So, in your case, let's say someone says, "Hey, that car is going to drive off of a cliff because of bad brakes!" You disagree by saying, "No. Brakes have nothing to do with it. It's the fact that the steering wheel isn't working." Whatever the reason, the car is, without a doubt, going to drive off of a cliff.

I believe it's the same way with our economy. We may disagree on the exact causes, but most of us, along with Salbuchi, believe we are at the point of no return, and the cliff is rapidly approaching. The only difference is that Salbuchi has already fallen off of three prior cliffs.

Now, where I do differ greatly from Salbuchi is when he says that he thinks it will all end with a global nuclear war. As history shows us, even the most greedy individuals draw the line at assured mutual destruction. After all, what's the point of turning people into enslaved debtors if you're dead and can't run their run their lives for them?

FerFAL said...

That's why I said "Some" very good explanations.
The hologram gold thing and plan C I think its very far fetched.
Besides, he says that what happens here in Argentina every 15 years or so happens in 1st world countries every 80 years instead.
That I somewhat agree on, but then again what happened here wasn't the end of the world, or his other guesstimations.


Anonymous said...

Hello Ferfal,

This comment is not in response to the videos. I wish to ask you a question that hopefully you can answer on the blog.

I have lived through several currency devaluations and very high inflation in Mexico. But as you may know, in Latin America, very few people have mortgages with a bank. The result of inflation only diminishes the purchasing power of the local currency and increases the cost of loans.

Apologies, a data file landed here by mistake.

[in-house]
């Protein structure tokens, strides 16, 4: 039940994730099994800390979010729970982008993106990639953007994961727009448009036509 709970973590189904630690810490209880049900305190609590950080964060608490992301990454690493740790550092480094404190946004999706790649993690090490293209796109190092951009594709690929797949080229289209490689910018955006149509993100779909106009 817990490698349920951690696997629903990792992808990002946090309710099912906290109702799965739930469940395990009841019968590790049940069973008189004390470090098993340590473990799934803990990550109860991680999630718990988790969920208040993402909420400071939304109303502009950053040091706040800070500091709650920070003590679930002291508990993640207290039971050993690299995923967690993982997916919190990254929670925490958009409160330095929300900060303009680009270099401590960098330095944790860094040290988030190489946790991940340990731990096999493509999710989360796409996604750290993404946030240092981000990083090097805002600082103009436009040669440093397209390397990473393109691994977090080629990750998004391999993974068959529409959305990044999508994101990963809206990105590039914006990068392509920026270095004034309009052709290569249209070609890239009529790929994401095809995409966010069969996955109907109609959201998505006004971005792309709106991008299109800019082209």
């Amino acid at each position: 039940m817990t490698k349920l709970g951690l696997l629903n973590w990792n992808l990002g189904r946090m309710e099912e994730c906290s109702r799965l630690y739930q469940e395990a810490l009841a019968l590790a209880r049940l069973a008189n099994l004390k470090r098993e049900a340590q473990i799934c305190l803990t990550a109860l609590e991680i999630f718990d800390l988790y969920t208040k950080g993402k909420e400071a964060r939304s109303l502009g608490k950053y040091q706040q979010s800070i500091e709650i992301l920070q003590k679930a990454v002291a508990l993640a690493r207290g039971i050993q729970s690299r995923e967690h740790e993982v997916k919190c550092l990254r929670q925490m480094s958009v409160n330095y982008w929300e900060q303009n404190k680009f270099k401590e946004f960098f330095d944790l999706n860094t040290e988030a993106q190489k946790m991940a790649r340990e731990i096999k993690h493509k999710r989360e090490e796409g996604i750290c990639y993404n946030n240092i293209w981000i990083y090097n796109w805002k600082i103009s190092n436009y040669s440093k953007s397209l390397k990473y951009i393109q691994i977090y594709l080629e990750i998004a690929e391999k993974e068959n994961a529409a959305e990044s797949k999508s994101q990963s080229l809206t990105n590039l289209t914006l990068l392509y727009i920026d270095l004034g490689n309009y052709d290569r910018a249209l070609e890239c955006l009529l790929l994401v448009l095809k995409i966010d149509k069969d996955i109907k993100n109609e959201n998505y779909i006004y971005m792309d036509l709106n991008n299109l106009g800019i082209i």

In the US, however, most people have a mortgage, and if you are smart, you got a fixed rate mortgage.

I have always wondered what would be the impact to US banks of a mayor dollar collapse and hyper-inflation. People would still continue to owe the old amount and pay 5-6% on their mortgage by contractual agreement. However, over night, the value of the house would adjust to reflrect the new value of the devalued currency. Did Argentine banks face this situation, and did the banks force the loan holders to pay a higher rate or peg the mortgage to a hard currency?

Thank you.

recon said...

FerFal, when this guy said 'on the verge of civil war', who did he mean with? citizens against the government?

anon, I don't think his theories on exporting debt and global war are too far off. and tying physical money to computers (chips in gold) is actually a good idea, to remove counterfeit money altogether.

of course no one wants a global nuclear war or wishes for it, but i wouldnt call it outlandish because it hasn't happened yet. like it or not war pays the bills.

Don Williams said...

Re Anon's criticism of Salbuchi, I would note that if Salbuchi had told US citizens two years ago that we would be in the situation that we are in today, Salbuchi would have been criticized for alarmist fictional rhetoric. Because the Major News networks were telling us everything was fine.

My only criticism of Salbuchi is not with his conclusions but that he doesn't offer enough evidence to support his opinions and predictions.

Salbuchi's criticism that the financial sector has seized an unjustified amount of power and wealth is spot on. Look at the share of corporate profits going to the financial industry today as opposed to people who actually make things -- and compare that share to 30 years ago.

Salbuchi is also correct to describe that sector as a malign political cancer.

Brian said...

FerFal, I checked out Salbuchi's website........and while I know we shouldn't be naive,as there is corruption at many levels in most goverments in the world,....... this guy is a conspiracy theorist and seemingly an anti-semmite. A lot of his claims can only be classified as absurd.

-Brian in Michigan, USA

Norcal said...

I saw the Salbuchi video on is an interesting website, gets a ton of traffic.

If you look at his feedjit on the right hand column, you can see people on there from all over the world.

Norcal said...

I'm sorry, the website is:

Anonymous said...

Yeah, Salbuchi says (on his website) "there's no such thing as an anti-semite."

This guy is a kook.

Btw, his remarks regarding derivatives expose a basic ignorance of what they are and how they work. He has some sort of agenda, but frankly, he's not persuasive enough to bother figuring out what it all adds up to.